PMI data to halt European rally

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Stock markets enjoyed their best day’s performance of the year on Friday following some positive movements from EU politicians to contain the problems of rising debt yields in Spain and Italy. Thursday night also saw some relaxation of the rules surrounding the use of EFSF bailout funds for Spanish banks although Angela Merkel was at pains to stress on Friday that she believed that such measures should come with attached conditionality i.e. austerity measures. She’ll still have her day we feel.

We can now, at least for a time, slip away from European politicians and their views and focus back on the macroeconomic data which, unfortunately, still remains a thorn in the side of the entire Western world and not just Europe.

The first week of the month is always chocca with macro data and this is no exception. We started over the weekend in China with the most recent manufacturing PMIs which showed a continual slowing in the country’s engine room. While some of this is coming from China itself it is obvious that the slowdown in Europe and the US are the main determining factors. The fears over China will not go away until this figure, amongst others, starts to retreat higher however that is out of Chinese hands to a certain extent. That being said, we do expect the authorities to throw more and more stimulus at the Chinese economy through the 2nd half of the year.

The schedule of manufacturing releases sweeps through Europe, the UK and the US throughout the session with only the US number expected to show any growth. The rest are simply a case of “how bad can they be?” with the figures from France, Italy, Spain and Germany the closest watched.

The forthcoming data from western, and indeed the world economy, in the coming few days is unlikely to silence any of the people out there looking for further QE or looser monetary policy in the coming months. The Bank of England are expected to throw between £50-£75bn at the QE program at their meeting on Thursday. We think that they will go with the higher figure as firstly, the economy needs the larger amount and secondly, the timeframe would fit nicely with the schedule of the November inflation report and the speed at which the Bank tends to allocate these funds.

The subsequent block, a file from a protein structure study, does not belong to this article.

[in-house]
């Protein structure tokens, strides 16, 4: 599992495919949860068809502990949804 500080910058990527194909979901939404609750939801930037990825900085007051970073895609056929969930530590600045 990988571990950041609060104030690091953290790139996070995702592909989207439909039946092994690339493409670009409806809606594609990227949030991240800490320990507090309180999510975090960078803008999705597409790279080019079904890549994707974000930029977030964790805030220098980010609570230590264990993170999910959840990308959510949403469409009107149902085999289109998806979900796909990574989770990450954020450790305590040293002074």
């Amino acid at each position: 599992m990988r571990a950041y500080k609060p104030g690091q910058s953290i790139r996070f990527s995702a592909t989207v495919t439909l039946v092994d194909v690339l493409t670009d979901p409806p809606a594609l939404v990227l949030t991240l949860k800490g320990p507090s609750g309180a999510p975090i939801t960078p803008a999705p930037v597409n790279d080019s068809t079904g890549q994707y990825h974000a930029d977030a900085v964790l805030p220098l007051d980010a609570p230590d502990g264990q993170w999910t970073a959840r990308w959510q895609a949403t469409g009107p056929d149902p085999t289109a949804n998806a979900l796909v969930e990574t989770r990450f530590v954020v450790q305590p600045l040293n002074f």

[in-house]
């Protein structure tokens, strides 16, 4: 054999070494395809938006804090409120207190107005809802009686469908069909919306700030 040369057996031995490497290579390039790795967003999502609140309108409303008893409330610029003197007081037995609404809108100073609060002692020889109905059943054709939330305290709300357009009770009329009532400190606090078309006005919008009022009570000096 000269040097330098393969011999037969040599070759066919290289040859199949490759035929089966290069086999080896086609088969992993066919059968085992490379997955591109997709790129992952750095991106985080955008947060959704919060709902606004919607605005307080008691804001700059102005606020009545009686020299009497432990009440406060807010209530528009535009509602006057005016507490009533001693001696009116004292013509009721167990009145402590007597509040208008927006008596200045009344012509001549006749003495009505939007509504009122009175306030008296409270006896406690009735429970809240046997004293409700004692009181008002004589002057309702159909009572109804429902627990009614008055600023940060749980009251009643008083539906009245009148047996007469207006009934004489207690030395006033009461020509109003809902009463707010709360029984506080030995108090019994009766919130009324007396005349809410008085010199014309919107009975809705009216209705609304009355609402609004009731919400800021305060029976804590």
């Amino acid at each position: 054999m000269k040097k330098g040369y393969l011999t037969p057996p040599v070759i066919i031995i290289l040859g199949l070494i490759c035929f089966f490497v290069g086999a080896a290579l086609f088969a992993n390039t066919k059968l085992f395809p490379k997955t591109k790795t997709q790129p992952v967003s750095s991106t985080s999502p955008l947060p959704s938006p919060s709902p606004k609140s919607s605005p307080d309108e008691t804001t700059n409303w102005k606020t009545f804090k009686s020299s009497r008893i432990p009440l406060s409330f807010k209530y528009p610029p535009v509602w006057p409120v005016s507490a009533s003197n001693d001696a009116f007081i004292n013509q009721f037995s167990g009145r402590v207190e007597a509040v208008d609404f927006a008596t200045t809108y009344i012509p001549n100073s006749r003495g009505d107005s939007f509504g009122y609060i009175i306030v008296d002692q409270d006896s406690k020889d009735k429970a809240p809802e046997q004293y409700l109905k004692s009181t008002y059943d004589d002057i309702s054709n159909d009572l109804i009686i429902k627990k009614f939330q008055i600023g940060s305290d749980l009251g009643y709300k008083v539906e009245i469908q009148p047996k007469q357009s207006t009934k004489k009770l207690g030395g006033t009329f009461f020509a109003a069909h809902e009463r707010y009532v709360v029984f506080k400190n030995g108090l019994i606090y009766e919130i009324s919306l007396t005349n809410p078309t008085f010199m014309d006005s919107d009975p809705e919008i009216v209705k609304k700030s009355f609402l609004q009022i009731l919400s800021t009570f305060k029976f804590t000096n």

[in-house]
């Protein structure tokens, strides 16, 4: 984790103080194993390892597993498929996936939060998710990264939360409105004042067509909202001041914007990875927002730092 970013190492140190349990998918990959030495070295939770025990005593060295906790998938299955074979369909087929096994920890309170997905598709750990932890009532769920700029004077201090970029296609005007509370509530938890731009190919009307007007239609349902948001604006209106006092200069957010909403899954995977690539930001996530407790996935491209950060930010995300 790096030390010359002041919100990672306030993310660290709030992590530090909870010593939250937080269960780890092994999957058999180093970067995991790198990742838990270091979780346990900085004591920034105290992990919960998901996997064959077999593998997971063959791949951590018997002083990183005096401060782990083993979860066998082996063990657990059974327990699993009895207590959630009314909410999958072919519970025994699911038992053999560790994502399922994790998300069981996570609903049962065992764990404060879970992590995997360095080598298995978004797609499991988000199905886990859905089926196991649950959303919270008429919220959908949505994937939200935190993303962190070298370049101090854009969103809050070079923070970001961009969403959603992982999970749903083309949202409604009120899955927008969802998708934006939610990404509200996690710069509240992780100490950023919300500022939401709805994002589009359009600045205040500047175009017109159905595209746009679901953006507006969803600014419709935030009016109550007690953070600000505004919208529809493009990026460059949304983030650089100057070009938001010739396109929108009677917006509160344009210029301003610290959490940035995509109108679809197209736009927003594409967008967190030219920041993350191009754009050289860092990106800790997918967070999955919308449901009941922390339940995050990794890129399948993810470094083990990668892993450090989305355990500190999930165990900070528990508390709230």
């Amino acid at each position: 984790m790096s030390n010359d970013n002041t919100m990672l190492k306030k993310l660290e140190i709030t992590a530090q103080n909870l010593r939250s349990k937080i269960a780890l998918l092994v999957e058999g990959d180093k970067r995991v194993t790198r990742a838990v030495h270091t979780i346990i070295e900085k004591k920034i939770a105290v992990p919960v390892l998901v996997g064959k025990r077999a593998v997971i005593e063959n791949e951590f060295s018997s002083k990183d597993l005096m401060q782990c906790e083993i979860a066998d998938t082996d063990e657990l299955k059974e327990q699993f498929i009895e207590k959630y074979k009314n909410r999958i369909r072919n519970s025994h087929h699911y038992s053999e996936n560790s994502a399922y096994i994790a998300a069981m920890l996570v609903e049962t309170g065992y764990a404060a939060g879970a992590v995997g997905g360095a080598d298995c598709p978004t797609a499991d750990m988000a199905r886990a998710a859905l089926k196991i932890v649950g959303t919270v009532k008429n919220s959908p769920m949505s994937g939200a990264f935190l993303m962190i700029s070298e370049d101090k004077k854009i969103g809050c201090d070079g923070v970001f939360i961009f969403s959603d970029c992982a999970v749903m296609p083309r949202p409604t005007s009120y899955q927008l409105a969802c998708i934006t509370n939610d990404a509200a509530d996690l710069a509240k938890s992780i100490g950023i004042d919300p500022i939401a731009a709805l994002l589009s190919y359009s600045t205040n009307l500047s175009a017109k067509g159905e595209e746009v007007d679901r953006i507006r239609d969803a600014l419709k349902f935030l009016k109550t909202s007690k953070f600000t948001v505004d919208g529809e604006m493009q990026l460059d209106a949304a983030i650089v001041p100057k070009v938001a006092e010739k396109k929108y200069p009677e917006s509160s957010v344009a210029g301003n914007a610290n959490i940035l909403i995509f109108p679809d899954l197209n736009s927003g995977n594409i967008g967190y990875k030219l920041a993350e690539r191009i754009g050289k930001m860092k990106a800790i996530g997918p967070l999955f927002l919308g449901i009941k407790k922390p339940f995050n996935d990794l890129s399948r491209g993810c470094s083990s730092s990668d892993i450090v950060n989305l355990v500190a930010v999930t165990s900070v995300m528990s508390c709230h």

The ECB decision is a little more difficult to pinpoint but we would like to see a 1-2 punch from the authorities in Europe. The first was last week’s meeting taking some of the pressure off the periphery, the second would be some form of interest rate cut from the board. They are due to meet on Thursday at 12.00 and we expect a 25bps cut from the boys in Frankfurt.

Currency movements have been quiet over the Asian session and I think that the rally in risk is likely to be done within the next 24/48hrs. There is a still a lot of deserved scepticism surrounding the situation in Europe and we think the general declines in Europe will see risk taken off the table as we move through the week. Just to put things in perspective Friday saw the largest euro gain versus the dollar since Oct 2011 on the day that EFSF leverage and the Greek PSI participation was agreed. It didn’t last.

Summer months are typically quiet but with everything rocking from Italy to Spain via the US and UK there is little belief 2012 will follow in the same vein. As we move into the 2nd half of the year we will outline our beliefs of where the pain and pleasure will be found in the next 6 months while taking you through the latest measures designed to help the world economy.

Join us for this run down with World First’s award winning Chief Economist Jeremy Cook also deciphers the impact of the morning’s Bank of England and ECB announcements.

Indicative Rates Sell Buy
GBPEUR 1.2372 1.2399
GBPUSD 1.5635 1.5659
EURUSD 1.2626 1.2649
GBPJPY 124.50 124.79
GBPAUD 1.5268 1.5296
GBPNZD 1.9500 1.9527
GBPCAD 1.5920 1.5948
NZDUSD 0.8009 0.8028
GBPZAR 12.77 12.82
USDZAR 8.1556 8.1994
GBPPLN 5.2205 5.2531
EURJPY 100.49 100.76

Please note these rates are “interbank” rates ie they indicate where the market is currently trading and are not indicative of the rates offered. Rates are dependent on amount transacted. It is important to remember that foreign exchange rates fluctuate all the time. The rate you will receive will depend on the amount and currency you require.

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